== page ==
Restaurants in Tower Hamlets claimed over £16m from the government in the summer’s Eat Out to Help Out scheme, the campaign ran from August 3 to August 31 last year.
A total of 506 restaurants, pubs, cafes and other eateries with under 25 branches* in the borough took Chancellor Rishi Sunak up on his incentive scheme to support the hospitality sector.
Eat Out to Help Out, which was designed to give struggling hospitality businesses a financial boost during the pandemic, saw foodies across the country dine out for a fraction of the usual cost.
On average, each outlet in the borough which participated claimed £11,900 from the government.
There were 844,000 meals consumed across Tower Hamlets under the scheme with the average discount per meal coming out at £7.14.
Areas with relatively high discount per meal include Westminster, Manchester, Tower Hamlets, City of Edinburgh and Kensington & Chelsea which are all city-centre areas.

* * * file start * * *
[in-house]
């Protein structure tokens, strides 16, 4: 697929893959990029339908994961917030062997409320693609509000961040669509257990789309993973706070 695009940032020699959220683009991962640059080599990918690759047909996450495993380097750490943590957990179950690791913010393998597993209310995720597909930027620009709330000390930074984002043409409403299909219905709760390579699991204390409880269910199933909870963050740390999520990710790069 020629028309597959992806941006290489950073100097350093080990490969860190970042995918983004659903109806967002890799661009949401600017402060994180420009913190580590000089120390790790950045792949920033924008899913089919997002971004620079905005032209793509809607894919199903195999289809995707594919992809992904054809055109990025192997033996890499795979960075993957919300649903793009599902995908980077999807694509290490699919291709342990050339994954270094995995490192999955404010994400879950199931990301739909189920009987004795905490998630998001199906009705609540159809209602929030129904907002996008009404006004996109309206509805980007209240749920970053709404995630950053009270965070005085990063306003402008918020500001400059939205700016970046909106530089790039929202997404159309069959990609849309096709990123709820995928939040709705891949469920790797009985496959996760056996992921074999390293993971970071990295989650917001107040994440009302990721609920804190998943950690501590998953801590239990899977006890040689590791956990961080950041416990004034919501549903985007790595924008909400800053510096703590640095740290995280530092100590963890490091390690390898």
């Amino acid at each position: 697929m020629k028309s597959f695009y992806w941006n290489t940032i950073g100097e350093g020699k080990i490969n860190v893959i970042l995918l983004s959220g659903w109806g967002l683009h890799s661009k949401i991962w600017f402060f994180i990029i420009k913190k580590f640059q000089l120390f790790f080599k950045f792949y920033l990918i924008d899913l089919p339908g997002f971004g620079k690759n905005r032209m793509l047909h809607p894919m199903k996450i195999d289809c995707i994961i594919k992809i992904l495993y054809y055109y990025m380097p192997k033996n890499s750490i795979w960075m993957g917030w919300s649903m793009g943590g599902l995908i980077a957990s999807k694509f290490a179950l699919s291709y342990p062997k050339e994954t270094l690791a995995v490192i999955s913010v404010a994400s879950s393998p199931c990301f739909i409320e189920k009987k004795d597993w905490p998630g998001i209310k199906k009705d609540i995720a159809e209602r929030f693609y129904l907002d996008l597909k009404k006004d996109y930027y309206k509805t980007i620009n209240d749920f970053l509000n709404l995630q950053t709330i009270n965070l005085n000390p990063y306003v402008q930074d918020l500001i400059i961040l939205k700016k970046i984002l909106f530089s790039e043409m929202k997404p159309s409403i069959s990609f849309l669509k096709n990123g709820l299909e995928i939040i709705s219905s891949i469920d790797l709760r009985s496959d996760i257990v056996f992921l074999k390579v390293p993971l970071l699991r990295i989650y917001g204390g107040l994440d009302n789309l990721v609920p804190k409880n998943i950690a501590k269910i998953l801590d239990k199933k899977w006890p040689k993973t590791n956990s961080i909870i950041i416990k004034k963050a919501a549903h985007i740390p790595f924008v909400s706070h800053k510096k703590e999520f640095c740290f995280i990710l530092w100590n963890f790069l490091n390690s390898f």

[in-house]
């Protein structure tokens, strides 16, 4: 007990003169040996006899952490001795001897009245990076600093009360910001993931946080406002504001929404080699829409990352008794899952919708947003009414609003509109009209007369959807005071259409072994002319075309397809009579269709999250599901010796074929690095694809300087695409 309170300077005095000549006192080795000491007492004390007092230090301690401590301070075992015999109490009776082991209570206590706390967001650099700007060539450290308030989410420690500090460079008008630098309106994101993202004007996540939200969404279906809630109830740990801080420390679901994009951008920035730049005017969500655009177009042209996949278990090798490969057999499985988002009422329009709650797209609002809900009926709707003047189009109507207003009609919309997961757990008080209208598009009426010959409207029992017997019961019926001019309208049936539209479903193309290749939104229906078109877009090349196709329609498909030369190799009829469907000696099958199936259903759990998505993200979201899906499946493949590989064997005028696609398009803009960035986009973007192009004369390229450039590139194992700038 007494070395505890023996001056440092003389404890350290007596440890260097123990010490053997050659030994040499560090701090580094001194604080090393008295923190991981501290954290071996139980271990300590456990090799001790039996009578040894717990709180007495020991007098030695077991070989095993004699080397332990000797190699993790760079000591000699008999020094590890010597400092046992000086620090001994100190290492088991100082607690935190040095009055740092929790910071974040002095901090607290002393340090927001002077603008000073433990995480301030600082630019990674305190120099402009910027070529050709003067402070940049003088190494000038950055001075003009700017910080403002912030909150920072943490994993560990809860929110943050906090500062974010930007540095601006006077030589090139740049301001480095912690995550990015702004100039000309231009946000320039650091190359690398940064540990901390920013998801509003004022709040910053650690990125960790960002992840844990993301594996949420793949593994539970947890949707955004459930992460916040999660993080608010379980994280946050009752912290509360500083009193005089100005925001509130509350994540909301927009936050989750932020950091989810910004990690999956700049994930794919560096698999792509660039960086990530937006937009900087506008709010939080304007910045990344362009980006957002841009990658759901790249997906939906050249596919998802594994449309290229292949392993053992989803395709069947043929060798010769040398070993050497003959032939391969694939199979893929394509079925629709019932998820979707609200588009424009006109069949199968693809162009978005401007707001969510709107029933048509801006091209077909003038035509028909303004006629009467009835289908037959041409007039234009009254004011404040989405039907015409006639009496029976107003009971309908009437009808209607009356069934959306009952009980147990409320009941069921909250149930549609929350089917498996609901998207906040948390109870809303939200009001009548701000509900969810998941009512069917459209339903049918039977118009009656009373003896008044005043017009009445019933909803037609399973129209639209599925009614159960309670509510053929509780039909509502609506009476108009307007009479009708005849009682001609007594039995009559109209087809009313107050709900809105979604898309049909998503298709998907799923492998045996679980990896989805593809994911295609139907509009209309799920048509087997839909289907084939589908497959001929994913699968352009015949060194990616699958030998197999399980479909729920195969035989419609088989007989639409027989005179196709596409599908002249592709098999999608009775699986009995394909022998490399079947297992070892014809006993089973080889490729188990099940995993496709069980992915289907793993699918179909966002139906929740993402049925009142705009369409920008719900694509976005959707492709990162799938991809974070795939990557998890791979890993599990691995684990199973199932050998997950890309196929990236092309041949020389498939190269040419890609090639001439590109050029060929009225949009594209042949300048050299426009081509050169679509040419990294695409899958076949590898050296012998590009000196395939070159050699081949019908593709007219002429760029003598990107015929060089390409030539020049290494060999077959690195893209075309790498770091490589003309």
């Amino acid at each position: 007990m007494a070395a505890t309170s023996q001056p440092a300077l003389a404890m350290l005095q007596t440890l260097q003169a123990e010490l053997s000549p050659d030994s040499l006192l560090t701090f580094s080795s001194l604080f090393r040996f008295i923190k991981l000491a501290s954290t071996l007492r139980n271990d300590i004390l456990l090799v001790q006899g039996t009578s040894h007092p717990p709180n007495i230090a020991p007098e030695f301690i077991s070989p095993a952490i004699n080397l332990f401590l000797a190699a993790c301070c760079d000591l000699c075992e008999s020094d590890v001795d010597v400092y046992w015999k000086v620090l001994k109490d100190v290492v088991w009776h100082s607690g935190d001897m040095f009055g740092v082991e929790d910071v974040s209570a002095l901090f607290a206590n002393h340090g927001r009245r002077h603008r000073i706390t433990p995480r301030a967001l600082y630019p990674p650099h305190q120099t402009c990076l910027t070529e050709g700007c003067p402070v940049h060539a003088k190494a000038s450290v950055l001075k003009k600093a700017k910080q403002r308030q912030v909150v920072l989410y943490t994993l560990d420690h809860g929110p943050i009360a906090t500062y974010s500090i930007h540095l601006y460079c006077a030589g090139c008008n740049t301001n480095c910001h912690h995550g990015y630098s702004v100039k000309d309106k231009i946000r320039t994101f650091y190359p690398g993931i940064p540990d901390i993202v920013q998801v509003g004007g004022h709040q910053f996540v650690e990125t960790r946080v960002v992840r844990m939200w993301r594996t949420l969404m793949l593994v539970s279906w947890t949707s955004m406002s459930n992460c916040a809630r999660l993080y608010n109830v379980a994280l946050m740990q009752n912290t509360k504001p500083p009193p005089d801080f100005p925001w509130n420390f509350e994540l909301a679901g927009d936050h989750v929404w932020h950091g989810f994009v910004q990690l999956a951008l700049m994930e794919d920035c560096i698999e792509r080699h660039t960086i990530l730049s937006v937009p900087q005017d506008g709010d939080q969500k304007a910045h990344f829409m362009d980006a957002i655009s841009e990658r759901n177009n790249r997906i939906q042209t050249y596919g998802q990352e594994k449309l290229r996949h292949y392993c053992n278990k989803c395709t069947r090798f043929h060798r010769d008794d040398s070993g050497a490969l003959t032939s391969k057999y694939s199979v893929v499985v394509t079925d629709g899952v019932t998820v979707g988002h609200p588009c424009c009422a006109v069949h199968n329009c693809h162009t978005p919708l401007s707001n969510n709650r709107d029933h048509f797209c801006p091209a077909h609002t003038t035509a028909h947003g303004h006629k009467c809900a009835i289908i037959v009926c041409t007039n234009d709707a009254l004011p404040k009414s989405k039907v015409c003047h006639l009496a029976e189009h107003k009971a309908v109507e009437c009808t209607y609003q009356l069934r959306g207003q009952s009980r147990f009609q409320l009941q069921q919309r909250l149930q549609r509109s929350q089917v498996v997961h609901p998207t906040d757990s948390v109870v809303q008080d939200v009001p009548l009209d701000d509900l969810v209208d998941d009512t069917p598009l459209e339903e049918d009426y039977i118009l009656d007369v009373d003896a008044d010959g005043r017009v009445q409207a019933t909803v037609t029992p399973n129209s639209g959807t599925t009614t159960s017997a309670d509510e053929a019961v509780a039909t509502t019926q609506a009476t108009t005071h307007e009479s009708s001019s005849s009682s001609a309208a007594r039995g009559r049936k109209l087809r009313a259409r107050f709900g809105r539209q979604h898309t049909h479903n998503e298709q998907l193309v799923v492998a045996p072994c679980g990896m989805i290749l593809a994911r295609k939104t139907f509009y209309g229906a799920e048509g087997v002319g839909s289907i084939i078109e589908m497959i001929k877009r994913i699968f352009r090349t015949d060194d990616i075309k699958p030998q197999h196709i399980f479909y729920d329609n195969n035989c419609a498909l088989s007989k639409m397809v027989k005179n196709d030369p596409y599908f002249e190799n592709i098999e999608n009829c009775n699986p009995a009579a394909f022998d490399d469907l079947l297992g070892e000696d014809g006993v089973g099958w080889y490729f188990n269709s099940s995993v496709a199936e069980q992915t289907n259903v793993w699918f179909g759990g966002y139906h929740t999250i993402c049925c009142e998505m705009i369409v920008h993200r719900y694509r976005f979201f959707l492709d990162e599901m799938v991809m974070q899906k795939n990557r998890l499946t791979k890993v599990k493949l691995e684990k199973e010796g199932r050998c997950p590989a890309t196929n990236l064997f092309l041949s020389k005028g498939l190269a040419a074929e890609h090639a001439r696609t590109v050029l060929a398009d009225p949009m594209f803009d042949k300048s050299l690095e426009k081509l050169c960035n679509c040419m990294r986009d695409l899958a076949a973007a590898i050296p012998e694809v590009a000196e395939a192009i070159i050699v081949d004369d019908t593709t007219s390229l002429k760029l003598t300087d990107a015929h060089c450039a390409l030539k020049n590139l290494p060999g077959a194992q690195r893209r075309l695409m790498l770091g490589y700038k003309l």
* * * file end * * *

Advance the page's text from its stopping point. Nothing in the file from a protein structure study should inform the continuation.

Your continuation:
Research from the University of Warwick suggested the scheme may have contributed to between 8% and 17% of newly detected Covid-19 clusters – a claim denied by the Treasury.
At the time, Dr Thiemo Fetzer, who led the research, said: “‘Eat Out to Help Out’ may in the end have been a false economy: one that subsidised the spread of the pandemic into autumn and contributed to the start of the second wave.”
Data published by the Treasury now shows areas with the high take up of the scheme also still had the low virus levels between August and October.
The figures show places such as Westminster had very high take-up of Eat Out to Help Out, but very low subsequent Covid cases.
The Treasury said: “These figures confirm that take-up of Eat Out to Help Out does not correlate with incidence of Covid regionally – and indeed where it does the relationship is negative.”
*The figures, released by HM Revenue and Customs only show data from groups with fewer than 25 outlets.